I took a semester of Intro to Psychology in college, and let’s just say that I’m not the next Sigmund Freud. I guess that’s good, though, because he was kind of a nutcase. People had told me the course was super easy and interesting, but I barely passed with a C- after a meeting with the professor.
I’ve tried to block most of that class from my memory, but the one story I remember is when our professor asked us all when we would think that we were successful. Some students gave answers like, “When I’m owning my own business,” and “When I get my doctorate.” He called on me and I thought for a second and then said, “When I know that I am making a difference.” I still believe that, despite the C-.
Lately I’ve been thinking about the most influential people in the world. I’m probably in the same city with a lot of the folks that many would give that title to, but none of them have really changed my life. I think it would be really cool to meet President Obama, but he won’t be invited to my birthday party. It turns out that the people this world has heard the least about have changed my life the most.
There are a number of people I would list to you if you asked who has influenced my life the most, but right now I will only talk about one—Pastor Carl Thompson. He was my pastor for years and honorary adopted grandpa. Literally the biggest honor in my life was getting to give a eulogy at his funeral in May 2012.
I knew Pastor Thompson and his family since I was born. All through my adolescence he was my pastor in Belleview, FL. Even before that time, my family would drive up to Jacksonville just to see him and his wife for the day. He was my Sunday School teacher, lunch buddy and counselor. He and his family would come to watch me play basketball in middle school. We’d eat lunch together literally every Sunday and spent every Christmas Eve and Christmas together. He first introduced me to Jenga. (Kids, Jenga was a game people used to play back when people didn’t have smart phones and iPads.)
I moved away to college about 90 minutes away from his church and would try to go out and see him as I could. I’d drive out to Belleview Assembly of God and walk through the quiet church to his office. We’d talk for hours. He was one of those guys that you couldn’t usually have just a quick chat with. I’d ask him about anything I could think of, or had been questioning, about God, the Bible and life. After the first few of our get-togethers I literally started taking notes. One time I even brought my friend Swain with me because I thought he needed to get in on all the wisdom.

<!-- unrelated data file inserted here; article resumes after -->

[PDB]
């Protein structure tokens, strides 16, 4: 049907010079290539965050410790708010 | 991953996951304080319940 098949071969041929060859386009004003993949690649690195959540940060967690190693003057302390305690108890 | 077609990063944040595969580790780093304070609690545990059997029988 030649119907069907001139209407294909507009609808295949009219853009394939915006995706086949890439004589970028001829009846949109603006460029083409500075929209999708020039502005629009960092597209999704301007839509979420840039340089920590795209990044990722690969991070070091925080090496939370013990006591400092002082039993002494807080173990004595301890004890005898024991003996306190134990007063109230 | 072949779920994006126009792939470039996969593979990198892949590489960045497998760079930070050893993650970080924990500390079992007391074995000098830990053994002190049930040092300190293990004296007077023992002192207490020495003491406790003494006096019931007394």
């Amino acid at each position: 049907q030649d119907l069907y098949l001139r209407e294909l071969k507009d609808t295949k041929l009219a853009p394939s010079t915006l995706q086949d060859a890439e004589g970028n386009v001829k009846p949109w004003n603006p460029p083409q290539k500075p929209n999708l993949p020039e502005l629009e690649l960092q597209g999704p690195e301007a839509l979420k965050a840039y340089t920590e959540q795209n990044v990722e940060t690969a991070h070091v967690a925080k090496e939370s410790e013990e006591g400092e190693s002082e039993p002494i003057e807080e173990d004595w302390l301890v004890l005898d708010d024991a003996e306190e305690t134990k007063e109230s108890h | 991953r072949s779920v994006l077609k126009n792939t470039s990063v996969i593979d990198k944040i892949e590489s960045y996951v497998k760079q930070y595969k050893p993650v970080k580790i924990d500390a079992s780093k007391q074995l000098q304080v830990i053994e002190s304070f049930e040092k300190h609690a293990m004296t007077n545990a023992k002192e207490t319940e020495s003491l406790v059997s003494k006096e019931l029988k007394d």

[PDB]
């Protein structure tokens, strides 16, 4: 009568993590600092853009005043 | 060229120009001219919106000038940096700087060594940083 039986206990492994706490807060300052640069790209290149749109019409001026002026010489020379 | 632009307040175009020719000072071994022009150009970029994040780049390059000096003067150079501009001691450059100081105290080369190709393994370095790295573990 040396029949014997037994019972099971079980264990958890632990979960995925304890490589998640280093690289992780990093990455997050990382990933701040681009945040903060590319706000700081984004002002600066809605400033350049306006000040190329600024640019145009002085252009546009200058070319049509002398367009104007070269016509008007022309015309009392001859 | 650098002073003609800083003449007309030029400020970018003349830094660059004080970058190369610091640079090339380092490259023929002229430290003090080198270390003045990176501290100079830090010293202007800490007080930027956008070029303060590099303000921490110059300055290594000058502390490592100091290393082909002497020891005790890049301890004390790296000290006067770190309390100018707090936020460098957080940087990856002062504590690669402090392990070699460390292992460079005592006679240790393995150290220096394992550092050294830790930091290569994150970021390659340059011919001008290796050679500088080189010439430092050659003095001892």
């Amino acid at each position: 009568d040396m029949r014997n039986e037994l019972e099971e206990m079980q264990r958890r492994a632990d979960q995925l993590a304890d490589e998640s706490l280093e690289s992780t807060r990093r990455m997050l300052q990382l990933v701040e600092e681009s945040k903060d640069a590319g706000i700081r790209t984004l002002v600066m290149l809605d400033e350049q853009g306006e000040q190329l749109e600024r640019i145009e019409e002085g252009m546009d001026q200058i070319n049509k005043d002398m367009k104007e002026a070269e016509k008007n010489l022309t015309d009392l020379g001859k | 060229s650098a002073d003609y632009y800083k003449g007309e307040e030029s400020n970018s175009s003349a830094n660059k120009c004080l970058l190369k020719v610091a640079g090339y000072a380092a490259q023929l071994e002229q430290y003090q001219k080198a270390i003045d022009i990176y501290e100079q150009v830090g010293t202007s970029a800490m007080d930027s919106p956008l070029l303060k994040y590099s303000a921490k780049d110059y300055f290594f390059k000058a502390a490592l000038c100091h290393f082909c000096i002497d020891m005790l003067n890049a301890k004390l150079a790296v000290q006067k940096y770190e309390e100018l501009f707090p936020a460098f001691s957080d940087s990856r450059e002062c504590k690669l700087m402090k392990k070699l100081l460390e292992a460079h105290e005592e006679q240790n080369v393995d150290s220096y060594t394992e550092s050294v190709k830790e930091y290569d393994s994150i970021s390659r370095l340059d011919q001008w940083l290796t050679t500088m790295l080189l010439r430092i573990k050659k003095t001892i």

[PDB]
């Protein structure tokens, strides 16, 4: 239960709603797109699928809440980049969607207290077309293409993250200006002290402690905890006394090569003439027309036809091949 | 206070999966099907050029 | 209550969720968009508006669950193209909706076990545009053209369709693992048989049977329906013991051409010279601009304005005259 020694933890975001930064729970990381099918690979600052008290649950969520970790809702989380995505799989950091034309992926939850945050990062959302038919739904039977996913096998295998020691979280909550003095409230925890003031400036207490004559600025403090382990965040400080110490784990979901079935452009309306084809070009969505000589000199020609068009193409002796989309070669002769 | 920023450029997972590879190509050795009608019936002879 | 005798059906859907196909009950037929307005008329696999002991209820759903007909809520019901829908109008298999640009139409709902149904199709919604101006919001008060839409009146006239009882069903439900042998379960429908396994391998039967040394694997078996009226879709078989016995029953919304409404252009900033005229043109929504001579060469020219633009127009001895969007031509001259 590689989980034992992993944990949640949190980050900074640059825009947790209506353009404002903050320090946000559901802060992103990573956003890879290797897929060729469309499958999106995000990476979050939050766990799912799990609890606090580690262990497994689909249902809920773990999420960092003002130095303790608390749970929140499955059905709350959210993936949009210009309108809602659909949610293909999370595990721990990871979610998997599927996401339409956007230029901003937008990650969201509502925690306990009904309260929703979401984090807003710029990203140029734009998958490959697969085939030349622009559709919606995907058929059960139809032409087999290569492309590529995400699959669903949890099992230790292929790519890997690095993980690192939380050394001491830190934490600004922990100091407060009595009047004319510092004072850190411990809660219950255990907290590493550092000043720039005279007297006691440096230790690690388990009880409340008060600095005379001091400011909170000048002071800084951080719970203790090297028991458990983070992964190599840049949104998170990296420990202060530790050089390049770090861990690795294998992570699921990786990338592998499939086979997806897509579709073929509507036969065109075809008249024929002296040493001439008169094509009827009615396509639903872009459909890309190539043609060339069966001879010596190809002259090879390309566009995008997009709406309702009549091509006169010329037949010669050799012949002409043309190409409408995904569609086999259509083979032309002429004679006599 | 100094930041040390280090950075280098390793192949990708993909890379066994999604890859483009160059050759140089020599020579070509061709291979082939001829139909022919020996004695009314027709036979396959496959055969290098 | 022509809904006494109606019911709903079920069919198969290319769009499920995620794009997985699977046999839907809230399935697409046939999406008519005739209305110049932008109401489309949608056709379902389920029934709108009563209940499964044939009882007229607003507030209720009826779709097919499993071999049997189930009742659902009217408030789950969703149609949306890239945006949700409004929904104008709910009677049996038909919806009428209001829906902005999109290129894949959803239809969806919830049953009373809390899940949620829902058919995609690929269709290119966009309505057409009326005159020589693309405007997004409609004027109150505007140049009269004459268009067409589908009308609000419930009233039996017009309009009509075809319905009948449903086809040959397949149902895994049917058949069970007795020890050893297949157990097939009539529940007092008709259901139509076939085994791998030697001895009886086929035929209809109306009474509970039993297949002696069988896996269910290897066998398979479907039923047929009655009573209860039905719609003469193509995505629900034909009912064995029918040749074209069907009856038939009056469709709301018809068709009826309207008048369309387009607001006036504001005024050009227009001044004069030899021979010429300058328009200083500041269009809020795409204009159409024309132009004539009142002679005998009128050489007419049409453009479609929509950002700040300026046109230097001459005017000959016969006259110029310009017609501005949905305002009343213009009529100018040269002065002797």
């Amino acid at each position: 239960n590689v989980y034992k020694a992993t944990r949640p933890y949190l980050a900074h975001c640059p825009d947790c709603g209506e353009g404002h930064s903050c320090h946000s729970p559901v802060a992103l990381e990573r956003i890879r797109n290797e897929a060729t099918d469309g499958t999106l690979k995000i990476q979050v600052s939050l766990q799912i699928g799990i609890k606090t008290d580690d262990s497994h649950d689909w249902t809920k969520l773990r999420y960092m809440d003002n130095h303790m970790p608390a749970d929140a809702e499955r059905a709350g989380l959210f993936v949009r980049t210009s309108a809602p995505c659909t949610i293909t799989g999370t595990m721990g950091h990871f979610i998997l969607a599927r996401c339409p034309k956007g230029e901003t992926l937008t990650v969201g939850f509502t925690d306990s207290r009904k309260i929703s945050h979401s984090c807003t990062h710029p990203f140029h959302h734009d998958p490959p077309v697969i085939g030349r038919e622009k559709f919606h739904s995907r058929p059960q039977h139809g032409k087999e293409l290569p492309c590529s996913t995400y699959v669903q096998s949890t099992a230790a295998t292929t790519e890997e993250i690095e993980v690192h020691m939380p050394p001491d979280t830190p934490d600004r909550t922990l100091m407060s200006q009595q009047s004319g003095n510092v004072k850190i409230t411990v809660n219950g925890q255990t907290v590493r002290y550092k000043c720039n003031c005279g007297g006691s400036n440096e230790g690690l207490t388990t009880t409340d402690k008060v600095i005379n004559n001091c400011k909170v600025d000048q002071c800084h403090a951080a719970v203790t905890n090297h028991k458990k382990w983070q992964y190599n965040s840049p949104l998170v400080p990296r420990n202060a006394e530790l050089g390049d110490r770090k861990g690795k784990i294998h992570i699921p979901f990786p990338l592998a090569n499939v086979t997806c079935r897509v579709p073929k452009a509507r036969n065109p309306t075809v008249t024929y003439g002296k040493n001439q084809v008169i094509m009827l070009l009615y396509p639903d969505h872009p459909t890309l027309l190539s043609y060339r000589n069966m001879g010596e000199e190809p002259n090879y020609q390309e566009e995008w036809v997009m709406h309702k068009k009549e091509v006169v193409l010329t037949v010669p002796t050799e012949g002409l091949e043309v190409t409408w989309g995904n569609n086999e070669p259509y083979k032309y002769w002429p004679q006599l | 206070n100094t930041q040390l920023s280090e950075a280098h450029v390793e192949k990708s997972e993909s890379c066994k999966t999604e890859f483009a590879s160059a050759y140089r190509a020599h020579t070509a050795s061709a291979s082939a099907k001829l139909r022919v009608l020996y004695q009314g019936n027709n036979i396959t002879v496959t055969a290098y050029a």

Every time I left a dinner with he and his wife, or just time in his office, I always left with absolutely no question as to whether or not I was loved. I just knew it. He’d pray with me, encourage me and remind me that my life was not as off course as I’d feared, and in many ways quite similar to his own past. That’s a special quality I noticed about him and I pray for it over my own life. I want people to leave time spent with me with the knowledge that they are loved. I’m not sure I’m doing a good job of it so far, but I’m working on it.
It’s hard to put into a brief post all the lessons I’ve learned from him and held dear over the years, and I assume I’ll write about many of them in the future.
I would be devastated if I were to talk to Pastor Thompson in Heaven and have him tell me that he was unsatisfied with his life because he didn’t have 5 million Twitter followers or a NY Times best seller. I would feel like all the time I’d spent with him wasn’t enough to be proud of. I don’t think he would ever say that to me, and I think now he is reaping the rewards in Heaven of a life lived for Christ and for others. I bet he is seeing dots connected that he never even knew were there.
I’ll say it again—The people this world has heard the least about have changed my life the most. It’s not about numbers. It’s not about how much money we can make or how well people end up knowing our names. It’s enlightening and sobering all in one punch when you realize that the point of life is not about your accolades.
Maybe you’ve never heard of Carl Thompson, but I have. And God sure has. His is a legacy that I want to live out with my own life. I want to make a difference in the lives of others because people really are that important. I believe that we carry on the legacies we choose to. What’s yours?